Utilizing time series data of a job for clustering if difficult as it firstly, depends on runtime, the number of nodes, the gathered metrics, and possibly number of file systems; secondly, the temporal IO behavior of parallel jobs depends on the conditions of the cluster it is executed. For various reasons, even re-running the same job may lead to variations in execution time and, thus, observed statistics. Moreover, variants of workflows may lead to slight variations of behavior that might be relevant for a data analyst.

In this article, we discuss and demonstrate the benefit of utilizing time series data in contrast to profiles. First, we briefly discuss related work in Sect. 2. Next, we describe our previous work and the monitoring system used in Sect. 3. Our approach is described in Sect. 4. As jobs are of different length, a similarity metrics must be able to handle time series of different length. Two classes of approaches are investigated: (1) we generate job profiles and apply existing ML techniques to cluster data; (2) we create a string from the time series, and we apply the Levenshtein distance which indicates the number of changes that need to be made between two job strings. The experimental conditions for our evaluation are described in Sect. 5. To evaluate these approach, we perform a qualitative analysis in Sect. 6 discussing the statistics about the generated clusters and a quantitative evaluation in Sect. 7 where we search jobs similar to a given job. Finally, the paper is concluded in Sect. 8.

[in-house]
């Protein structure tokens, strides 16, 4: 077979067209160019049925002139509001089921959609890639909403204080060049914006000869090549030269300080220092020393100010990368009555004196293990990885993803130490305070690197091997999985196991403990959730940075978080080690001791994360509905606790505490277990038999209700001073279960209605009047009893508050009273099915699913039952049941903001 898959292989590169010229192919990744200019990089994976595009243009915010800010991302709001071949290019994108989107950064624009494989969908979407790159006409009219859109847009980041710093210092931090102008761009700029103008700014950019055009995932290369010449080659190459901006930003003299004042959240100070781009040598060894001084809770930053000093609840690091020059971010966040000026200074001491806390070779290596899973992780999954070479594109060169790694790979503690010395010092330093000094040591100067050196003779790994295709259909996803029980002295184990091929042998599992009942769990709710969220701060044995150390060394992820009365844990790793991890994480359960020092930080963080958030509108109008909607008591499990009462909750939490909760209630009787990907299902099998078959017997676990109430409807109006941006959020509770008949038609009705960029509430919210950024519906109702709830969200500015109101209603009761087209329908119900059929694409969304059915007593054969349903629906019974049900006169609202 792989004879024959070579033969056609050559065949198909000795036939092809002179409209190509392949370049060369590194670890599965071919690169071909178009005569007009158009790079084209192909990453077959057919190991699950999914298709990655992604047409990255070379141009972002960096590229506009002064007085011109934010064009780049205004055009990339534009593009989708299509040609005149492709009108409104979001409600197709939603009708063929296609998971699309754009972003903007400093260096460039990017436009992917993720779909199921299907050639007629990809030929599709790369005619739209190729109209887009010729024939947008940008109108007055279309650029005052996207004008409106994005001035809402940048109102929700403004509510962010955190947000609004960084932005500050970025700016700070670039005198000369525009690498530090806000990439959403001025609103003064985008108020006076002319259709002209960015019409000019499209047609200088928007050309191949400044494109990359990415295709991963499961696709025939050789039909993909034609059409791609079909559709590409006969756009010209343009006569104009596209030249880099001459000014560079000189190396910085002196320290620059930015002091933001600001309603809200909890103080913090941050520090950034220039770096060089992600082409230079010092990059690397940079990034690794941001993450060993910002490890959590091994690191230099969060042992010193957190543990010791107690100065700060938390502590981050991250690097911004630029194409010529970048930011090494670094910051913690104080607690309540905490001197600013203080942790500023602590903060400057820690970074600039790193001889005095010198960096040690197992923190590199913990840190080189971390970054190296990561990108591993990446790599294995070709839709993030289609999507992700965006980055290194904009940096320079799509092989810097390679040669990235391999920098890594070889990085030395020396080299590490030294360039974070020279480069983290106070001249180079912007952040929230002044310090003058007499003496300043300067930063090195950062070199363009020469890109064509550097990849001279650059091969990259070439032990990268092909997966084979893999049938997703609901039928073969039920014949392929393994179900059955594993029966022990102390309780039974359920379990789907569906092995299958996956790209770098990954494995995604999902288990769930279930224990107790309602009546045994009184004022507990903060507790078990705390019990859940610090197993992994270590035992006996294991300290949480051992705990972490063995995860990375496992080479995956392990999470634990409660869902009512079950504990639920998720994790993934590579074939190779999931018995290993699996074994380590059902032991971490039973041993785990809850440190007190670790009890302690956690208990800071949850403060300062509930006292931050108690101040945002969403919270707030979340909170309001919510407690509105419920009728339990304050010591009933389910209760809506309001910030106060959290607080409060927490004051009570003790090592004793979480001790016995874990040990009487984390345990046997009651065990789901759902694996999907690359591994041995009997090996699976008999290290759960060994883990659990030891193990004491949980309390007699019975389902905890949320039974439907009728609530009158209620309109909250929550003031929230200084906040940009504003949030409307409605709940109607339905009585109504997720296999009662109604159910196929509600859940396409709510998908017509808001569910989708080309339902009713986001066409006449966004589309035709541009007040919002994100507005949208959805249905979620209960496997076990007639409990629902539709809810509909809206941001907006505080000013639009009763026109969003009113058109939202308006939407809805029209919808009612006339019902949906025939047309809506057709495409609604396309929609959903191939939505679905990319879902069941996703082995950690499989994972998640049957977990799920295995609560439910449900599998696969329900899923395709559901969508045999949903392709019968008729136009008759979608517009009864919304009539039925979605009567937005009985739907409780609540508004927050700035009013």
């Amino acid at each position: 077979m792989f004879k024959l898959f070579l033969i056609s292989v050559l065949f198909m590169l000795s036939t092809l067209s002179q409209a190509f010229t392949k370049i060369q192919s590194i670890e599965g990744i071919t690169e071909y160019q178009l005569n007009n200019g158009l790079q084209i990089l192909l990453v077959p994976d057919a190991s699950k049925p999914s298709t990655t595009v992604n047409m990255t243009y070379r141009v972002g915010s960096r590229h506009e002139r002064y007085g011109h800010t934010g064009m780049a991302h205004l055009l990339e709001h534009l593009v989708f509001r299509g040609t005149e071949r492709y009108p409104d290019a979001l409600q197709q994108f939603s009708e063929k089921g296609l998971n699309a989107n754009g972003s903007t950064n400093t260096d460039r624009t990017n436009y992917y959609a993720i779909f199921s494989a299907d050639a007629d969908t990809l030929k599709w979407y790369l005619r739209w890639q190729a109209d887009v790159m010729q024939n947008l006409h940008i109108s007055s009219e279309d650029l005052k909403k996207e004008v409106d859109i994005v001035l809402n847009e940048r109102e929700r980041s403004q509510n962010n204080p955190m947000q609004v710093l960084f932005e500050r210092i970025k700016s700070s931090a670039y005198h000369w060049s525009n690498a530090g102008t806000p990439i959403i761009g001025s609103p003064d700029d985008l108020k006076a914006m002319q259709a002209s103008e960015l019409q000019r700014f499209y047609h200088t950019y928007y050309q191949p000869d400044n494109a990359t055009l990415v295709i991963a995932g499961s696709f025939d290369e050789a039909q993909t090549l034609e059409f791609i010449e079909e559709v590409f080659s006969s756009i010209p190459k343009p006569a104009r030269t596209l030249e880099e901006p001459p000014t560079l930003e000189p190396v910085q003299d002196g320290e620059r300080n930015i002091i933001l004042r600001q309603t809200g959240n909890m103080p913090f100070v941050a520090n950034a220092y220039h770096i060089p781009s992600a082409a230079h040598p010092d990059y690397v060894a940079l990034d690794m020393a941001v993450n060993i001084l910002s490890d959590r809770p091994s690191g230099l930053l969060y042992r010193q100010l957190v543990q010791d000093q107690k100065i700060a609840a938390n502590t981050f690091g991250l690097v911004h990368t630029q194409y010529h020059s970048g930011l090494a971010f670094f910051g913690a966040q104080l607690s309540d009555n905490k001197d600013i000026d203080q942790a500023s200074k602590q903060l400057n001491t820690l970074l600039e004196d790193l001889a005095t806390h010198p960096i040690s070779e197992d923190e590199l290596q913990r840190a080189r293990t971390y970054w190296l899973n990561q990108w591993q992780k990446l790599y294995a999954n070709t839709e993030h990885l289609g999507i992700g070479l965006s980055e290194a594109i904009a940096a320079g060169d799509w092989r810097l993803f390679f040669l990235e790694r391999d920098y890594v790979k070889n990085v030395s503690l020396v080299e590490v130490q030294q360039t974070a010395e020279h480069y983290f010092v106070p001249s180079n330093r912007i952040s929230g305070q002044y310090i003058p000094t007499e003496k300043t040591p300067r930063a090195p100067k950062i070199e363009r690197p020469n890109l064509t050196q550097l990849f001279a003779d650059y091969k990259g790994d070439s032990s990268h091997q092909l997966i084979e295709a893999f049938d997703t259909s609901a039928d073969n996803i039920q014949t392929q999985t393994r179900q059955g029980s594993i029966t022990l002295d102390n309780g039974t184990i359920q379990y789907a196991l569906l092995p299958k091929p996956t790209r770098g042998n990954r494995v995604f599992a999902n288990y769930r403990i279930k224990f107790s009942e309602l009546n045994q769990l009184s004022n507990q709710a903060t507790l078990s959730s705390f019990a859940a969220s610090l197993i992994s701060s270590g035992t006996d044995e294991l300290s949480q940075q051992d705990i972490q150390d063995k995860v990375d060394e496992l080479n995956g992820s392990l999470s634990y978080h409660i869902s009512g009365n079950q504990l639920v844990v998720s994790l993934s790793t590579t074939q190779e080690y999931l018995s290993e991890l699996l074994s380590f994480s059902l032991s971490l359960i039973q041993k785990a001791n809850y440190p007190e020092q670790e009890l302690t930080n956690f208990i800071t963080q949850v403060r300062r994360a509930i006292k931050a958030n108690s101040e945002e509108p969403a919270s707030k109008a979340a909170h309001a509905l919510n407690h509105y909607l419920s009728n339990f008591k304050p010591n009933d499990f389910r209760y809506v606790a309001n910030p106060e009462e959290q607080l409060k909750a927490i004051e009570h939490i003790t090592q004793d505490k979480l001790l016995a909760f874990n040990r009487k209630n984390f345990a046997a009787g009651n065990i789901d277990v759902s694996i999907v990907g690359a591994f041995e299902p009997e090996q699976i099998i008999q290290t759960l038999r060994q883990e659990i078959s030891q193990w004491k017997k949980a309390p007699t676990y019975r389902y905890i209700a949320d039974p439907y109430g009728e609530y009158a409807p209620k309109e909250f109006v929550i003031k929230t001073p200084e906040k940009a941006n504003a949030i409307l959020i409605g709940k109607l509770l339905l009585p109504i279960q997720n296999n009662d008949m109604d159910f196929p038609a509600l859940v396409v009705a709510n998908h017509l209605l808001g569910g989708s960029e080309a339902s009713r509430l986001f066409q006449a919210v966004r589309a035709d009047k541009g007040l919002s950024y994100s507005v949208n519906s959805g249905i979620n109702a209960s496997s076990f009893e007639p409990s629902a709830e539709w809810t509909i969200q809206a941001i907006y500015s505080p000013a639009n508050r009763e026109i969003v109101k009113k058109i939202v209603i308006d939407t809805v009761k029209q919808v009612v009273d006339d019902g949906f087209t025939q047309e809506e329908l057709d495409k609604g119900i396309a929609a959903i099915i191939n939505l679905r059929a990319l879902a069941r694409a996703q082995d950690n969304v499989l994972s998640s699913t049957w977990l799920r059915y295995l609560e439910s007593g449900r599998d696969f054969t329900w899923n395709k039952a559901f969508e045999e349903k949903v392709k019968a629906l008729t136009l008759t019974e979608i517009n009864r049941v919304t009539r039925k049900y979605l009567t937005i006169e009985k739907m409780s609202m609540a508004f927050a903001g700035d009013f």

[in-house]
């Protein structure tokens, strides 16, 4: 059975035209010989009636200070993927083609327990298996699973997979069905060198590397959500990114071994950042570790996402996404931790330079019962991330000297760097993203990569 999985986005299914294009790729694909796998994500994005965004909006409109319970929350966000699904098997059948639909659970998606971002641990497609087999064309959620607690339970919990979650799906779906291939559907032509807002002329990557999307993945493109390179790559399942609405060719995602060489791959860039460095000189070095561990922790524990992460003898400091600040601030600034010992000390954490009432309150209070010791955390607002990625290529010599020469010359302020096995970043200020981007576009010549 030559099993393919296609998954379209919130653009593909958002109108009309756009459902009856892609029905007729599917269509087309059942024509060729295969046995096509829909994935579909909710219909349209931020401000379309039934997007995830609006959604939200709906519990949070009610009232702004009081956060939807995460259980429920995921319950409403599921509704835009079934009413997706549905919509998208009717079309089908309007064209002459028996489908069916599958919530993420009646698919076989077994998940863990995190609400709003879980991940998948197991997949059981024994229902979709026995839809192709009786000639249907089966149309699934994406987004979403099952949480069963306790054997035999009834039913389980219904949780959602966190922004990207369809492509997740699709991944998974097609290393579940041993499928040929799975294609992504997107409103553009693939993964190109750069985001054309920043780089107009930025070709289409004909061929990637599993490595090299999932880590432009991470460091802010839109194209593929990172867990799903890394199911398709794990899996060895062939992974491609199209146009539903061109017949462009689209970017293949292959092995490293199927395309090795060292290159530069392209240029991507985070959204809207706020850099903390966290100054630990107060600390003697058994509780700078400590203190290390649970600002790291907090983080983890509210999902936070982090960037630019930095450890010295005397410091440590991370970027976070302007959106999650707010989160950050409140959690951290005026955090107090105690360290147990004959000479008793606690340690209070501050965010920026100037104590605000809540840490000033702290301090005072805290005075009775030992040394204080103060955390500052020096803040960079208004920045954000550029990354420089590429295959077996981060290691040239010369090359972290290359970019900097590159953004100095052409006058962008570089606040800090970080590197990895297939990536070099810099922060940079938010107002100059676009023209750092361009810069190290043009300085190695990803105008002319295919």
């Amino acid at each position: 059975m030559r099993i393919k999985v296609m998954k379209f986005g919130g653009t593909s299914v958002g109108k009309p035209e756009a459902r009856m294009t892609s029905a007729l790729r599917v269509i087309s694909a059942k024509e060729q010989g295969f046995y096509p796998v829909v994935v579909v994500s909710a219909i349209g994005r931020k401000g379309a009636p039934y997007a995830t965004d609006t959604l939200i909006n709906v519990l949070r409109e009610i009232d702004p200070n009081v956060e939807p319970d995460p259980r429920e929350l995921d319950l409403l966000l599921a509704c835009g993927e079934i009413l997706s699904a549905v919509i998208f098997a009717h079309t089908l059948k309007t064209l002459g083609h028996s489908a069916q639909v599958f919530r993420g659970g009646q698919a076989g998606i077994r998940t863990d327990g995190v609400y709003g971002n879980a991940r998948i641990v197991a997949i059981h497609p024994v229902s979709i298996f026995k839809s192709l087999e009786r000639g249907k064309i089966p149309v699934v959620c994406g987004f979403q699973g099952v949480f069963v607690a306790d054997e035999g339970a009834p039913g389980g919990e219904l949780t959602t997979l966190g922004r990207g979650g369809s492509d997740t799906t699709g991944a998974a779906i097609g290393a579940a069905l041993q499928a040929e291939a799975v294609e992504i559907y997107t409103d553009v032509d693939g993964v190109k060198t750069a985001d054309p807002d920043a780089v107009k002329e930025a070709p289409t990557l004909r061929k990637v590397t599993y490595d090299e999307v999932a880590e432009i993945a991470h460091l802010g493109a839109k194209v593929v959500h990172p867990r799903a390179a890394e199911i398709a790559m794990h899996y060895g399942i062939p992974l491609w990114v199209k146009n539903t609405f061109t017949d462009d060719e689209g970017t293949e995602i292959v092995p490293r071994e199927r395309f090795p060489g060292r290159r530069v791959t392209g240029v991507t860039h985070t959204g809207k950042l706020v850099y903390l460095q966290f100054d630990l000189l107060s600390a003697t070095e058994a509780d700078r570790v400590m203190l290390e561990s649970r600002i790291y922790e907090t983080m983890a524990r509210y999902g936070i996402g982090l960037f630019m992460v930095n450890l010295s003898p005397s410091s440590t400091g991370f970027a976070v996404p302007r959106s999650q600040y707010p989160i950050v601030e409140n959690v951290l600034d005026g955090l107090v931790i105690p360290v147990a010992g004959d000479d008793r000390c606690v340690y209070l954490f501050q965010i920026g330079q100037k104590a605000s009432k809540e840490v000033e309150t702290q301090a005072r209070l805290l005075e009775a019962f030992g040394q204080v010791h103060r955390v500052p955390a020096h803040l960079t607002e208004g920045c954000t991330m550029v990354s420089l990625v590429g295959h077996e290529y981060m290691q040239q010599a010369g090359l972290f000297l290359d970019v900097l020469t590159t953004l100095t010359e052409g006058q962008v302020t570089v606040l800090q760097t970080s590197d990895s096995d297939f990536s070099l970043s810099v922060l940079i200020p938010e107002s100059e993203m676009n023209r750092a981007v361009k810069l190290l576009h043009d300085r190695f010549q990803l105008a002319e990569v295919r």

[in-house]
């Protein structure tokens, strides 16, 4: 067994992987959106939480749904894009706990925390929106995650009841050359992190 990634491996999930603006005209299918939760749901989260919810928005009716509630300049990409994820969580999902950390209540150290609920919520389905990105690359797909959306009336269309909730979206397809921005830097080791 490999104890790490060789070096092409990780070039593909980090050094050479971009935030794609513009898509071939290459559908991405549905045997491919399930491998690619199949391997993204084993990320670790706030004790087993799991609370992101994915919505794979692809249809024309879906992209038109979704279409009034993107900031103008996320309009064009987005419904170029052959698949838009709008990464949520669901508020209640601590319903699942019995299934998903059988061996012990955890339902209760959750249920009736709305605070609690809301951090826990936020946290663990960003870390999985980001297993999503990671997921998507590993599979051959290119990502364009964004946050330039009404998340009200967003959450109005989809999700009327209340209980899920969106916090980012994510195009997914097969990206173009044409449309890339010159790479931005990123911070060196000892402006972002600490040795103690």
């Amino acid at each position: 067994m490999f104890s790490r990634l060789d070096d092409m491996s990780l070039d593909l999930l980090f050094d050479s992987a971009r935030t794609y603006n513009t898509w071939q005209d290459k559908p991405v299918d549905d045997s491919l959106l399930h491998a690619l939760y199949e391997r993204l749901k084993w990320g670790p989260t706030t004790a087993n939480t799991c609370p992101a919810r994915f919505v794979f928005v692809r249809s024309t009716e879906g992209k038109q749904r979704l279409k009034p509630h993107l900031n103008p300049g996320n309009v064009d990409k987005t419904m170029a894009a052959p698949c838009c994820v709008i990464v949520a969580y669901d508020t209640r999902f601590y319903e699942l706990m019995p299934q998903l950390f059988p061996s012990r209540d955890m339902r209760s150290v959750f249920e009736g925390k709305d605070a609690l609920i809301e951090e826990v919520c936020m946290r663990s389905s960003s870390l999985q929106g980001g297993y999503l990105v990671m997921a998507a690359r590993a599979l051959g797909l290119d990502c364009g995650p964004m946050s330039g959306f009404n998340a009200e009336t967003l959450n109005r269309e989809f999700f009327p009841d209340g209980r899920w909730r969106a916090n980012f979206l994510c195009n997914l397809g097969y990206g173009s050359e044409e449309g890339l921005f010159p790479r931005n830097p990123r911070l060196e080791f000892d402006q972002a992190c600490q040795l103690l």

2 Related Work

There are many tracing and profiling tools that are able to record IO information  [6]. Most of them focus on individual jobs, and only a few of them apply machine learning for data analysis, in particular across jobs. As the purpose of applications is computation and, thus, IO is just a byproduct, applications often spend less than 10% time with IO.

The Ellexus tools1 include the Mistral tool which purpose is to report on and resolve IO performance issues when running complex Linux applications on high performance compute clusters. Darshan  [2, 3] is an open source IO characterization tool for post-mortem analysis of HPC applications’ IO behavior. Its primary objective is to capture concise but useful information with minimal overhead. This is accomplished by eschewing end-to-end tracing in favor of compact statistics such as elapsed time, access sizes, access patterns, and file names for each file opened by an application. Darshan can be used not just to investigate the IO behavior of individual applications but also to capture a broad view of system workloads for use by facility operators and IO researchers.

There are approaches that monitor record storage behavior and aim to identify inefficient applications in a cluster. TOKIO  [7] integrates logs from various sources to allow an analysis of data. It allows finding certain inefficient access patterns in the data.

The LASSi tool  [9] was developed for detecting victim and aggressor applications. To identify such applications, LASSi calculates metrics from Lustre job-stats and information from the job scheduler. The correlation of these metrics can help to identify applications that cause the file system to slow down. In the LASSi workflow this is a manual step, where a support team is involved in the identification of applications during file system slow down. LASSi’s indicates that the main target group are system maintainers. Understanding LASSi reports may be challenging for ordinary HPC users, who do not have knowledge about the underlying storage system.